Quotient Rule for first derivative help.

I'm not sure about the result.

f(x)= (x^{3}+x^{2})/(x^{2}-4)

=(x^{2}-4)(3x^{2}+2x) - (x^{3}+x^{2})(2x) / (x^{2}-4)^{2 }

=(3x^{4}+2x^{3}-12x^{2}-8x) - (2x^{4} + 2x^{3}) / (x^{2}-4)^{2 }

=(x^{4}-12x^{2}-8x) / (x^{2}-4)^{2
Would this be the simplified first derivative?}

Re: Quotient Rule for first derivative help.

Re: Quotient Rule for first derivative help.

Thanks. Now for finding a possible critical value for increasing and decreasing intervals, I would take the numerator = 0. I'm having trouble on how I should go about that. I've looked up information on how to do critical values, but each has you factoring it down into (x-1) type terms. Meanwhile I have, x^{4}-12x^{2}-8x = 0. I can't factor out anything more than x.

Re: Quotient Rule for first derivative help.

Let $\displaystyle y= x^2$, so the equation becomes $\displaystyle y^2- 12y- 8= 0$. Solve that for y then solve $\displaystyle x^2= y$ for x.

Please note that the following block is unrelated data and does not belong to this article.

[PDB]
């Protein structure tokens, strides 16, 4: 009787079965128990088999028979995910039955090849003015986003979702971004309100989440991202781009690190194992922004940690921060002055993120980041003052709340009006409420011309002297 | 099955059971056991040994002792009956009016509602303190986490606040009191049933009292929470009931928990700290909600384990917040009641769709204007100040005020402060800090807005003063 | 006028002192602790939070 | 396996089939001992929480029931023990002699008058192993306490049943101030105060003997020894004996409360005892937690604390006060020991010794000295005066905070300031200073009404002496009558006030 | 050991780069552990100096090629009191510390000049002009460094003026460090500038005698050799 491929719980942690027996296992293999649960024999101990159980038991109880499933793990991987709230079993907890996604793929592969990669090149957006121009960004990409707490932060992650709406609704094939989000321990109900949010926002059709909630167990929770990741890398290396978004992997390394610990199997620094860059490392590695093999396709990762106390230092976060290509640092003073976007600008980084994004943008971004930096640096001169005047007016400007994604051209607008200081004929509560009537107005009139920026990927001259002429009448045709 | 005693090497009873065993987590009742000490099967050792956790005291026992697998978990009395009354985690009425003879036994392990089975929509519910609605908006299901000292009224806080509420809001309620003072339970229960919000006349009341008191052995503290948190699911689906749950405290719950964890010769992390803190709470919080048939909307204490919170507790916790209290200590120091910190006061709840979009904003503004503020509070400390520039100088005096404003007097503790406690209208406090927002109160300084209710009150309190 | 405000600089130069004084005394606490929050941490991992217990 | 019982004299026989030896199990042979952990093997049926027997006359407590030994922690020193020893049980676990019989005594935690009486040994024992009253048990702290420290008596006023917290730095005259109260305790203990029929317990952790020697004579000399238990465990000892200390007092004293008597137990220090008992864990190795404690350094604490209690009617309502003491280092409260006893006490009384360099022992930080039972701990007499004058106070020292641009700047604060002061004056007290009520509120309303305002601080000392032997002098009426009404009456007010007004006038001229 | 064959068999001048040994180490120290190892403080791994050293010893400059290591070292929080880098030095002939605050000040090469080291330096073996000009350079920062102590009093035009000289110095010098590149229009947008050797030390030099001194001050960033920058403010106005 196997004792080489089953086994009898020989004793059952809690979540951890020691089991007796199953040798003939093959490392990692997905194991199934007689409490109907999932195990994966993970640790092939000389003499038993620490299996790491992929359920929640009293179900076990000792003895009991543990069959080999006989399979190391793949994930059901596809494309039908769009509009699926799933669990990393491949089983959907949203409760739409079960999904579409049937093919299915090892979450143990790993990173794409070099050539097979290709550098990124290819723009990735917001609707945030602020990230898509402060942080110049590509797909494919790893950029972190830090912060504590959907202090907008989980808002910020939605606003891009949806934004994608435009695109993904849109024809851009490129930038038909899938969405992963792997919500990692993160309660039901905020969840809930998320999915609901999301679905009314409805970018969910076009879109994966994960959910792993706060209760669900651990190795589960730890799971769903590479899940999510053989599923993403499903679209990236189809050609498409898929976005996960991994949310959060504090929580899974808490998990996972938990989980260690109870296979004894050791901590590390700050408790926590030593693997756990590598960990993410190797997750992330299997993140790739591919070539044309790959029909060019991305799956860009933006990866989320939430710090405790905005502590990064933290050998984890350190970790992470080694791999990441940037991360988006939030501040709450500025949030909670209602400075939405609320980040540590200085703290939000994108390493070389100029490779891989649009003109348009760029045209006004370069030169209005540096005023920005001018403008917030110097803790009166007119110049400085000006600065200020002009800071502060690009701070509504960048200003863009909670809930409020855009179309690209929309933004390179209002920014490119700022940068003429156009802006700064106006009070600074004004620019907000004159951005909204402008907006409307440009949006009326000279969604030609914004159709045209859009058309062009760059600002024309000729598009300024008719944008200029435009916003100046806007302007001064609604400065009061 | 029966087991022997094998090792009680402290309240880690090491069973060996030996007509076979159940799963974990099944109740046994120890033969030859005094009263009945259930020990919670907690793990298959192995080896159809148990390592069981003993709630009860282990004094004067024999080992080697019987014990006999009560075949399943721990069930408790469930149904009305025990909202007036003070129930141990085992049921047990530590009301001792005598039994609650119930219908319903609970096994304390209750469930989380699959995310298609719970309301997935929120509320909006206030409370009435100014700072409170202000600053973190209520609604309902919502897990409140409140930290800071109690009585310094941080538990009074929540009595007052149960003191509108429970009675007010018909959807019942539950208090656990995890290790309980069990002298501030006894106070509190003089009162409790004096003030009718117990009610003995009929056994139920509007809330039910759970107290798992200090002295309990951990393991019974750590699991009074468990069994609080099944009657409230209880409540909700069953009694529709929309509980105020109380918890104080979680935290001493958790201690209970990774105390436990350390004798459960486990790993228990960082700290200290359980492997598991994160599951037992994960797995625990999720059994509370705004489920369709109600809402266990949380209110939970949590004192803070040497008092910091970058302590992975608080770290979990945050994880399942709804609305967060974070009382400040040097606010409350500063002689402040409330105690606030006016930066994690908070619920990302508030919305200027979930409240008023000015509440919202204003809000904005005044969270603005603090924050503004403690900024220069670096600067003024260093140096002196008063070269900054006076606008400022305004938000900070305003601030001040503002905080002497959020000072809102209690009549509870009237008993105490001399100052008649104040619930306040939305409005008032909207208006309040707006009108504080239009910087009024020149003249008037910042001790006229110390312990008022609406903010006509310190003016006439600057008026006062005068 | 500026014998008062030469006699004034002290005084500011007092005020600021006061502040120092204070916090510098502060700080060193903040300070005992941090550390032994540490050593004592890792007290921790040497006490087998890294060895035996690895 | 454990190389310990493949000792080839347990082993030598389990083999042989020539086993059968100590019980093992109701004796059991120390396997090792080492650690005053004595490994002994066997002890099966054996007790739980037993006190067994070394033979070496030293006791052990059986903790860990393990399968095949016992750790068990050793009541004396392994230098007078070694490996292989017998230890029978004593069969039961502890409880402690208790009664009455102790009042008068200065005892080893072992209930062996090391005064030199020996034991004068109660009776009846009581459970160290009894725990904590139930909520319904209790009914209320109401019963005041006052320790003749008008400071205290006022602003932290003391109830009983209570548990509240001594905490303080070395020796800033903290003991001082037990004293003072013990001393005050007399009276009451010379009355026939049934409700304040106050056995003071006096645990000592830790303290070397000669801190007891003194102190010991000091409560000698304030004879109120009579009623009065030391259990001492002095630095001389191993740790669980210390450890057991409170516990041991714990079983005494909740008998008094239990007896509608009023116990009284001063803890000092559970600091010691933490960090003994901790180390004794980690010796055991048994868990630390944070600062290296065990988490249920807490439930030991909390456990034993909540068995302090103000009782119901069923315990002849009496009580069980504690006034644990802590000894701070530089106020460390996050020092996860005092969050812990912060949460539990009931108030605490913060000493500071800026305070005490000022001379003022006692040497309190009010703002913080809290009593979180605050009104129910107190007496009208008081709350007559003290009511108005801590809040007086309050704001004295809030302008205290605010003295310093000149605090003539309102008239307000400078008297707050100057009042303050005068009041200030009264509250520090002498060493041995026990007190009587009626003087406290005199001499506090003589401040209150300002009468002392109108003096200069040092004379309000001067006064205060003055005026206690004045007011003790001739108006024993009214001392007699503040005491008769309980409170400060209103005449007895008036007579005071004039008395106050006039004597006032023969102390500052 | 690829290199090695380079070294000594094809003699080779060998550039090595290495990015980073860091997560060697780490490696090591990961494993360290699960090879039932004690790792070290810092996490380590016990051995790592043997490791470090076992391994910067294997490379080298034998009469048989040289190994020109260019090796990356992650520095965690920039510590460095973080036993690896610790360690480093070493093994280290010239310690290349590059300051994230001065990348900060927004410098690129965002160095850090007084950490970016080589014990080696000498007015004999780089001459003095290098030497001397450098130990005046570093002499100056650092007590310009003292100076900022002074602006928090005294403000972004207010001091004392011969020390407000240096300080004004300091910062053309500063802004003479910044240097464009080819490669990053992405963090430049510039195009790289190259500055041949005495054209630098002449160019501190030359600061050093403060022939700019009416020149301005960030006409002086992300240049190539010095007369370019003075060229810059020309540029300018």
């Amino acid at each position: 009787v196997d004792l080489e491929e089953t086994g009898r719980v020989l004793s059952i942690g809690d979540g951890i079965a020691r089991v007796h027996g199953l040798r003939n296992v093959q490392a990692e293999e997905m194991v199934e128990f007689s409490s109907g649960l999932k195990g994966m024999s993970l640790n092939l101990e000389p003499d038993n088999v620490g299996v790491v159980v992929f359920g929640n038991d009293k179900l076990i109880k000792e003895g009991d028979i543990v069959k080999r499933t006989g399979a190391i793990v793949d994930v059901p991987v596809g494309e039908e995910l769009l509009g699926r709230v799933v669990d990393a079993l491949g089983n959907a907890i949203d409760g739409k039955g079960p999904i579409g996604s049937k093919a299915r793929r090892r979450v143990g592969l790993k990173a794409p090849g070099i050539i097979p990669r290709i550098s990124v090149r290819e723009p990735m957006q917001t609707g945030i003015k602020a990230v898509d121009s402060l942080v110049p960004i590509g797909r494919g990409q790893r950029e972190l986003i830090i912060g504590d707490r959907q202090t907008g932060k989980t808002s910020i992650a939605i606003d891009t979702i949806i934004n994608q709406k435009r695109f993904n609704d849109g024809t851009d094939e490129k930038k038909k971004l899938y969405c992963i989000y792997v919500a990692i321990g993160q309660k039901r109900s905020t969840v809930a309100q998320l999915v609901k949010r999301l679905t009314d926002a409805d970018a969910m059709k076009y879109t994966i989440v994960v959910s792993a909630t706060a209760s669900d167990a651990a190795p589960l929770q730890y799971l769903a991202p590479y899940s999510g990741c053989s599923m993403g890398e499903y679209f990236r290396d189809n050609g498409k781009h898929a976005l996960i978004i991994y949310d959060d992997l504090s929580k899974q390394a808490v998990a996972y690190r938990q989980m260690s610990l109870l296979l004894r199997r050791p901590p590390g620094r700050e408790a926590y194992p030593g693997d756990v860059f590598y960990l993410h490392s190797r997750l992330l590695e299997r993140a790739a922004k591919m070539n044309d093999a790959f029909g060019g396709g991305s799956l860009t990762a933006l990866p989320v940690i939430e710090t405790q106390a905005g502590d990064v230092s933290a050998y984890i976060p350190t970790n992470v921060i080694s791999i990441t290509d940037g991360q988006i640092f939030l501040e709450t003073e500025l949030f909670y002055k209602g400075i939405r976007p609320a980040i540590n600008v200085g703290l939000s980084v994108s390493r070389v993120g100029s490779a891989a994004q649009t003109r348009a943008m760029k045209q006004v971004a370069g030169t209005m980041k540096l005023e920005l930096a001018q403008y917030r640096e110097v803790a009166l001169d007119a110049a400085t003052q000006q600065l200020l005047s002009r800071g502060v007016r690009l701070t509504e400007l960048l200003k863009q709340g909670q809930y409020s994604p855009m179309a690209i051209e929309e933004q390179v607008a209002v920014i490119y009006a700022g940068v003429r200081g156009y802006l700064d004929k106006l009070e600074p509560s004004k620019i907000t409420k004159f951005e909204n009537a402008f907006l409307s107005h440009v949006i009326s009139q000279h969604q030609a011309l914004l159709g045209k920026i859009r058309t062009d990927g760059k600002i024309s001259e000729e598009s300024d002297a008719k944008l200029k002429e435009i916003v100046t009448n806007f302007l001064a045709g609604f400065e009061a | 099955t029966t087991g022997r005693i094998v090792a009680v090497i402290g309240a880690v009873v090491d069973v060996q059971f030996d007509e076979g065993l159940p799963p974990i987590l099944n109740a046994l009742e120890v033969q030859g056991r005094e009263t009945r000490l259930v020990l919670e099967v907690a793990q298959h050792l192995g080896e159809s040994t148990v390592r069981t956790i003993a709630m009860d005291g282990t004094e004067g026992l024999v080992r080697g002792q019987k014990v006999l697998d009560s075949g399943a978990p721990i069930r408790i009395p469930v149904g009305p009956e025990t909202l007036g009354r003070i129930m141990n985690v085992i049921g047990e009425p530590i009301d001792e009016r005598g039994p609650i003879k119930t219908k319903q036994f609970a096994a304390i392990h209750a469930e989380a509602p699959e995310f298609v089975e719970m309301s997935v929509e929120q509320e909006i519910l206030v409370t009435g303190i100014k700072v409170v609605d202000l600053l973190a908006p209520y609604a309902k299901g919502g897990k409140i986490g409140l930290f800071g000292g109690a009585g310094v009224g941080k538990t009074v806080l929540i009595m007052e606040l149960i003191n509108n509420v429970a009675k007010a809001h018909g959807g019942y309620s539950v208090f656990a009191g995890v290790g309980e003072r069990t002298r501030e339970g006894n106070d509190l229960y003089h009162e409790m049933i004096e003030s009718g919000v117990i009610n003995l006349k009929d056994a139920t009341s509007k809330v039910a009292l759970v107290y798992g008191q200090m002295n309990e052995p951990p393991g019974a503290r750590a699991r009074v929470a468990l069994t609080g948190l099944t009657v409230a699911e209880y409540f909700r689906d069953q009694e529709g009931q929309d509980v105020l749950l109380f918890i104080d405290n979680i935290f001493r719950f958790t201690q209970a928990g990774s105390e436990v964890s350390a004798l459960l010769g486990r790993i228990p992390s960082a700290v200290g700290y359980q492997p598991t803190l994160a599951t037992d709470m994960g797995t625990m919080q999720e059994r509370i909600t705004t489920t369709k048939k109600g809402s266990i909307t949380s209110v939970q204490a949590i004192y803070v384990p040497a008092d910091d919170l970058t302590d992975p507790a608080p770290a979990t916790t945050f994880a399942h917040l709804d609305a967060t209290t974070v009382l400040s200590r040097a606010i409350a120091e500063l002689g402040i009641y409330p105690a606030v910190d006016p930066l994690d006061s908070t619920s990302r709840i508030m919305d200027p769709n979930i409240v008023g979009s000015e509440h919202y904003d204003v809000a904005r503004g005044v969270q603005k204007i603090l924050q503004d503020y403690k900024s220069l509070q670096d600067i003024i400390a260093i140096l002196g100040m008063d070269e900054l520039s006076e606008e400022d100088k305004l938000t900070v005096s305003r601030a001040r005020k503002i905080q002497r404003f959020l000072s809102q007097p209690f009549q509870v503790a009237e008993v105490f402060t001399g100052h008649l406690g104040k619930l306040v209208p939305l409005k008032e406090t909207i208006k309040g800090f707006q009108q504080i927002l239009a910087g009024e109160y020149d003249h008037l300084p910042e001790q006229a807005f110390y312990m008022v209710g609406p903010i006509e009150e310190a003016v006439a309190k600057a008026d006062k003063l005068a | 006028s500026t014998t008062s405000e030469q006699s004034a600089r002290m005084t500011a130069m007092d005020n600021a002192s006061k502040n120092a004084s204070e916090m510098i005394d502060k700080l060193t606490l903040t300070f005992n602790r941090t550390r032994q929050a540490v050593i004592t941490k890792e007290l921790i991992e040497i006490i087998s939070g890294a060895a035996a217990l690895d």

Re: Quotient Rule for first derivative help.

Quote:

Originally Posted by

**mettler** Thanks. Now for finding a possible critical value for increasing and decreasing intervals, I would take the numerator = 0. I'm having trouble on how I should go about that. I've looked up information on how to do critical values, but each has you factoring it down into (x-1) type terms. Meanwhile I have, x^{4}-12x^{2}-8x = 0. I can't factor out anything more than x.

$\displaystyle x(x^3-12x-8) = 0$

the cubic factor has three real roots, but none are rational ... you will most probably have to use technology to find them.